MetLife Agricultural Finance Sees U.S. Farmland Values Declining

An update at AgriMoney Online Friday by Mike Verdin indicated that, “US farmland prices are heading for their ‘first significant correction since the mid-1980s,’ MetLife Agricultural Finance said, as official data showed that, on some measures, market conditions were already the worst since then.

“US land prices will fall by an average of 20% from their peak – typically set early last year – before the slump peters out in 2018, said MetLife, one of North America’s largest agricultural mortgage lenders, blamed the decline on weaker farm profits.

“While interest rates, one big determinant of farmland market fortunes, look likely to ‘remain low,’ cash receipts, that is income from produce sales, look set to remain depressed by the dent to prices from weak crops.”

The AgriMoney update noted that, “The comments came even as data from the Federal Reserve, the US central bank, showed prices in Midwest states including the so-called ‘I’ states of Illinois, Indiana and Iowa falling by 3% in the year to the July-to-September quarter.”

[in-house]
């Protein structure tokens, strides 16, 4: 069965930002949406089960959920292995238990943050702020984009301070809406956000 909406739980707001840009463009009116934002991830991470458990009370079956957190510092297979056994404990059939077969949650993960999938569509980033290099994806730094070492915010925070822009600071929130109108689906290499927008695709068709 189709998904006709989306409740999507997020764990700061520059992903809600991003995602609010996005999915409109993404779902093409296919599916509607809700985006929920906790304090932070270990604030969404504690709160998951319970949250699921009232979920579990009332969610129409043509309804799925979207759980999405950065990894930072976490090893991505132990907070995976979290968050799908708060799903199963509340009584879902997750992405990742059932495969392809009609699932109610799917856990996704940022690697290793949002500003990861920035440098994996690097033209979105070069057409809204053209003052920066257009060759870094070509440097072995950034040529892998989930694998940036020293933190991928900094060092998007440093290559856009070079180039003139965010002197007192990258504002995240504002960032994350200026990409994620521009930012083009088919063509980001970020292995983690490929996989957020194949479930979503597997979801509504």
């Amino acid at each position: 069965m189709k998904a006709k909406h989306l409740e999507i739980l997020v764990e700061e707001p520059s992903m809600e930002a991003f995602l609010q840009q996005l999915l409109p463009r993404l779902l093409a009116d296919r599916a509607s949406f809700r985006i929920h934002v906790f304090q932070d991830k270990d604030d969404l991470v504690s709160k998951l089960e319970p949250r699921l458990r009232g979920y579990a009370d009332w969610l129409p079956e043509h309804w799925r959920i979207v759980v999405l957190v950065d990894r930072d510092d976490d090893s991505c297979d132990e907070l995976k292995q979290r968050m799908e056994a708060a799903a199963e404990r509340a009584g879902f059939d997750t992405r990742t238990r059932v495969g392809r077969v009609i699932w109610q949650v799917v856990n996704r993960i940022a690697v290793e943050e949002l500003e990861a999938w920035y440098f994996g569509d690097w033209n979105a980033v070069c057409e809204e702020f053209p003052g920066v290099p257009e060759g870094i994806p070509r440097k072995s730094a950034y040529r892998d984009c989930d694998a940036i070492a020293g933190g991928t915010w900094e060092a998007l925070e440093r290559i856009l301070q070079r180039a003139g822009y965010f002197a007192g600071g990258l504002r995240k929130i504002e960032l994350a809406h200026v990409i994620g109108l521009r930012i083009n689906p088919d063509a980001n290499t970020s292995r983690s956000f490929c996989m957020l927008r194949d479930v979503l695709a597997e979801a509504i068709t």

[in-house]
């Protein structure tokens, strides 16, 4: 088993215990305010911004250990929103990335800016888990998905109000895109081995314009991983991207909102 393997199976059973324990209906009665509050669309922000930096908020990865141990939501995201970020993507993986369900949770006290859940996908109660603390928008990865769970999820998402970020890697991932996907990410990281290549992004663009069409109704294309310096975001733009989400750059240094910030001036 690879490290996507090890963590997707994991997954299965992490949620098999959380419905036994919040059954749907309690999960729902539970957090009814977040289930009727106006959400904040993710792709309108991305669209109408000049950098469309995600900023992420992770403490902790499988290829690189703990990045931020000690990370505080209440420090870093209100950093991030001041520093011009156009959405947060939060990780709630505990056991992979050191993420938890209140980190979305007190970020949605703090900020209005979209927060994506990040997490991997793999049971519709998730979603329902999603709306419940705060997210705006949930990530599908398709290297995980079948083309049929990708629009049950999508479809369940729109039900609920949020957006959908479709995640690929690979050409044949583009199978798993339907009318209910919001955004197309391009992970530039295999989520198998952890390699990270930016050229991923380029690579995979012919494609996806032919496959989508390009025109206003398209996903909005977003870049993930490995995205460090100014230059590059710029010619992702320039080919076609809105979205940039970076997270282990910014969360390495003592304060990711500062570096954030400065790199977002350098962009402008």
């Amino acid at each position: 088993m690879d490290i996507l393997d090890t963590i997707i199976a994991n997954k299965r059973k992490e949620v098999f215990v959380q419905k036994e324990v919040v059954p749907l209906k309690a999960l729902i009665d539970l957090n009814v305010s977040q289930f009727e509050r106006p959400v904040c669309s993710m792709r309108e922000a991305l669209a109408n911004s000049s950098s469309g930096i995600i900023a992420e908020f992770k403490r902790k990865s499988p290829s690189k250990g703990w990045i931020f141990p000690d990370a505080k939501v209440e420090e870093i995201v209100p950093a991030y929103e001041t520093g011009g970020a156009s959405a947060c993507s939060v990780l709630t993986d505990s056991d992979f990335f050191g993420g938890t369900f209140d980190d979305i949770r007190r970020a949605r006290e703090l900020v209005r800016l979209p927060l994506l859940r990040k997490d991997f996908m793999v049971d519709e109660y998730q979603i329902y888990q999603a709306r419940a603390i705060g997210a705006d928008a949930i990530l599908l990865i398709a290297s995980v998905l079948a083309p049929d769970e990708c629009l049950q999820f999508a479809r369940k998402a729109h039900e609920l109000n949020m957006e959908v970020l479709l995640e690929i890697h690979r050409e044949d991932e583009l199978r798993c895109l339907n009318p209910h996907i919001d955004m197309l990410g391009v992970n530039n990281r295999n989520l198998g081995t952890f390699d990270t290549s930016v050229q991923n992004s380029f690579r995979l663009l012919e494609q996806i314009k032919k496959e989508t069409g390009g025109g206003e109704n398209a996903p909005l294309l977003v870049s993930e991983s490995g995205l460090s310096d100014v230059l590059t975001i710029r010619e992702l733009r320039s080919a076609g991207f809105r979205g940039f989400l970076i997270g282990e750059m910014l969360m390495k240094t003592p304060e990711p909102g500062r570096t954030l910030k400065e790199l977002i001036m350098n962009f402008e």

Friday’s update added that, “However, MetLife said that the market would not stage the kind of ‘crisis’ seen in the 1980s, when a sharp rise in interest rates fuelled a 42% collapse in US land prices, peak to trough.

“‘The crisis in the 1980s was a product of policies that incentivised the sector to take on excessive leverage and an abrupt change in monetary policy that caused interest rates to rise,’ the lender said.

“‘This is not the case today.'”

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